Nurse Managers are currently in high demand. This number will only increase as the baby boomer generation ages and there is an increased demand for additional long-term nursing care facilities. On top of that, Nurse Managers are generally older in age as this job requires years of bedside experience.
As the rate of employment for nurses is expected to grow, nurse managers will continue to be needed to manage these nurses. According to the U.S. Bureau of Labor Statistics, employment in health care administration is projected to grow 32 percent through 2030. There will be a need for approximately 139,600 new managers. Prospective applicants will find that the need for nurse managers will grow faster in outpatient settings versus inpatient hospital units.
Part Five How to Become a Nurse Manager
In order to become a nurse manager, you'll need to complete the following steps:
Step 1: Become a Registered Nurse
Nurse Managers need at minimum a BSN degree. So aspiring Nurse Managers will want to either begin by attending and graduating from an accredited BSN program, or by earning their ADN and then completing an RN-to-BSN program to complete the additional education requirements.
Step 2: Gain Bedside Experience
As we mentioned earlier, becoming a Nurse Manager requires years of bedside experience as you'll be overseeing other nurses in this role. Many healthcare facilities will want you to have at least five years of experience before taking on this role.
Step 3: Advance Your Nursing Education
With the increasing popularity in nursing administration and healthcare management degrees, it is becoming more common for Nurse Managers to hold advanced degrees.
Nurse Managers are advised to take master's level classes that focus on advanced nursing practices as well as ethics and policy. Some programs include a practicum where students must apply their knowledge in different administration situations. Other classes will include organizational management, leadership, and human and fiscal resource management.
Part Six Nurse Manager Certifications
The American Nurses Credentialing Center (ANCC) offers certification exams in Nurse Executive and Nurse Executive, Advanced. The exam has 175 questions and the certification is valid for five years.
Requirements for the Nurse Executive certification include:
- Active RN license
- Bachelor’s degree or higher in nursing
- Have a mid-level administrative or higher position OR a faculty position teaching graduate students nursing administration OR a nursing management or executive consultation position full time for at least 24 months (or the equivalent) in the last 5 years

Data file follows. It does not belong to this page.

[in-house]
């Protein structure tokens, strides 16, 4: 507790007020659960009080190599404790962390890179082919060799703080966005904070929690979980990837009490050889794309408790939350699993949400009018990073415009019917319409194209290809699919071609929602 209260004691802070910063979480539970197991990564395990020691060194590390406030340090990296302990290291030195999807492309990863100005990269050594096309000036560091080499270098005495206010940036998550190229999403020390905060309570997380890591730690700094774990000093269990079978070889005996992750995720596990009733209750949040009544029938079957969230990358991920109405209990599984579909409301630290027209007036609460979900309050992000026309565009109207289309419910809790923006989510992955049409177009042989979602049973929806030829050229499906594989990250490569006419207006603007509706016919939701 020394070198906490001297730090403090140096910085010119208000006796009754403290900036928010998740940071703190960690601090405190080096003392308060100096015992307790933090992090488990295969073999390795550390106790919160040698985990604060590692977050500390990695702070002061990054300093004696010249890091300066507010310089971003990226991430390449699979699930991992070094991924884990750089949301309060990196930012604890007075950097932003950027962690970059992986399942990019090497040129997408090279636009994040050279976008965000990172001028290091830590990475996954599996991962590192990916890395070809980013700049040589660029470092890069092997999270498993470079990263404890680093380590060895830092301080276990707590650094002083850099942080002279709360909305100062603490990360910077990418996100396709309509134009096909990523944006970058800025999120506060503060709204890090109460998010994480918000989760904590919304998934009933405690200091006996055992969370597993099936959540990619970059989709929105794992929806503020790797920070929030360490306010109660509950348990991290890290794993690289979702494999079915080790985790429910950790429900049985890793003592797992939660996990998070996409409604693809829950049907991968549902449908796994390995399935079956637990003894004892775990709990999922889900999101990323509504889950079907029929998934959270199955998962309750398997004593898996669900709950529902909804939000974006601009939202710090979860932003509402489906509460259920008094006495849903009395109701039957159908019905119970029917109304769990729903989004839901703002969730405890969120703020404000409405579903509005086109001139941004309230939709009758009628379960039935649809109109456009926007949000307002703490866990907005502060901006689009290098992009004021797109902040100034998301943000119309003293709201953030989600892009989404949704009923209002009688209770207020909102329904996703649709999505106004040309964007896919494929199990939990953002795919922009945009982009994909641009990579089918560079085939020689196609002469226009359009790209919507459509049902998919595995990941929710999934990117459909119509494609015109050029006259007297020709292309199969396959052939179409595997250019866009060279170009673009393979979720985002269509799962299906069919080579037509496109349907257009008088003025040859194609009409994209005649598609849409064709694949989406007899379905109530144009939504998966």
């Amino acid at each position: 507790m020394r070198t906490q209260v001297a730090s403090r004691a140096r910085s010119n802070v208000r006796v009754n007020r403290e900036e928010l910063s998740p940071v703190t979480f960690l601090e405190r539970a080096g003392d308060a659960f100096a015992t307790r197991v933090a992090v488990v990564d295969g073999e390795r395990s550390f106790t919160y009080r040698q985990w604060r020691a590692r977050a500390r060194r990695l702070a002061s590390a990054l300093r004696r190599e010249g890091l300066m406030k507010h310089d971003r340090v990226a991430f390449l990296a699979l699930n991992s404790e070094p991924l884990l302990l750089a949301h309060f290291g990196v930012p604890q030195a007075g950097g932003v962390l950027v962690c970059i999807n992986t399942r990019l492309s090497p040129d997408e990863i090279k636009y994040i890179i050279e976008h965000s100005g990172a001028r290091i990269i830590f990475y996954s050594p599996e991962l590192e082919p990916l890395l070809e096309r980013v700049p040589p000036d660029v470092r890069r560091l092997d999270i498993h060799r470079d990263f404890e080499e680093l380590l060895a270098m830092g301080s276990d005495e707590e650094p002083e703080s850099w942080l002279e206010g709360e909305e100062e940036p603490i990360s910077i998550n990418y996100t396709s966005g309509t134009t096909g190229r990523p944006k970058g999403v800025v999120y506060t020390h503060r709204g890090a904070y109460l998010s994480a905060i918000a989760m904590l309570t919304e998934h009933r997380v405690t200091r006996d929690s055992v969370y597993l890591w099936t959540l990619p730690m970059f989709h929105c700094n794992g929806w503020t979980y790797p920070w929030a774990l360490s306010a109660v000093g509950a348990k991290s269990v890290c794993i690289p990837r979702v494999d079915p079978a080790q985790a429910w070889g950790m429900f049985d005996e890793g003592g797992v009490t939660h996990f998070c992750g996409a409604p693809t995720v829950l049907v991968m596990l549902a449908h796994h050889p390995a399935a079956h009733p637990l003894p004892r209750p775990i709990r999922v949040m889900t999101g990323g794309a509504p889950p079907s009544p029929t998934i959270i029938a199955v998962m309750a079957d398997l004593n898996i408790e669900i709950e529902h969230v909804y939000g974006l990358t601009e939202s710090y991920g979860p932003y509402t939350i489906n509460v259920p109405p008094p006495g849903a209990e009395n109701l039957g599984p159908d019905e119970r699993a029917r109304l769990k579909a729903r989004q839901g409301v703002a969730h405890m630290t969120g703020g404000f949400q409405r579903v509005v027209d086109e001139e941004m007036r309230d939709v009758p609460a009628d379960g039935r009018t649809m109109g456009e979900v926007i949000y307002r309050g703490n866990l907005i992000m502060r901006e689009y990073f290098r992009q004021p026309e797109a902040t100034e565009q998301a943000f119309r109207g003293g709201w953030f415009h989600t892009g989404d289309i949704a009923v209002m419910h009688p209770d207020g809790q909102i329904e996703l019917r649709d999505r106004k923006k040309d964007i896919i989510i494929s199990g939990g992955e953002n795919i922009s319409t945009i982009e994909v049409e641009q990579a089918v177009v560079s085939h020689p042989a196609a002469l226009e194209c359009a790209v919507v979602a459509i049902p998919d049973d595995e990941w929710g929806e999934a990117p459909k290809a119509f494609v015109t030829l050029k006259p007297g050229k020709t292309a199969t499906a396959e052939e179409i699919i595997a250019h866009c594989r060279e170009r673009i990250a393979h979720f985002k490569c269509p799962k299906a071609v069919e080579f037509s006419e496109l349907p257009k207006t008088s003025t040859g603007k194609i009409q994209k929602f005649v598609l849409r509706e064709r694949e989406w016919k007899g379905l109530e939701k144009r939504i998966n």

- If you don’t have an MSN in nursing administration, 30 hours of continuing education in nursing administration within the last three years.
The requirements for the Nurse Executive, Advanced vary slightly and can be found on the ANCC webpage.
Another certification option for nurse managers is taking a certification exam to become a Certified Nurse Manager and Leader. The Association of Critical-Care Nurses offers this certification in conjunction with the American Organization of Nurse Executives. Eligibility requirements include:
- Bachelor’s degree or higher in nursing
- Two years of experience as a nurse manager OR a non-nursing bachelor’s degree and three years of experience in a nurse manager role OR an associate’s degree or nursing diploma and five years of experience as a nurse manager.
- Experience should be a minimum of 1,040 hours for all scenarios.
Part Seven Top Nurse Manager Programs
In 2021, US News & World Report ranked the best nurse administration graduate schools in the country.
Top 5 Nurse Administrator Master's Programs
- Duke University
- University of Pennsylvania
- Emory University
- Vanderbilt University
- Columbia University
MSN programs are offered both online and in traditional classroom settings. Most of these programs are online though, as they are geared towards the working professional. Furthemore, students can expect to complete in-person leadership practicums. Coursework is generally more advanced than undergraduate programs and focuses on using the undergraduate curriculum as a foundation.
The length of time it will take to complete a master’s level program varies greatly on the individual. If a student is able to focus solely on their advanced degree it can be done in two years; however, most have family and work obligations and attend school on a part-time basis. Most programs require students to finish a program within five years.
Part Eight Where Can Nurse Managers Work?
Nurse Managers can work in a variety of settings. As the field of healthcare and nursing continue to evolve, the opportunities for Nurse Managers will continue to grow.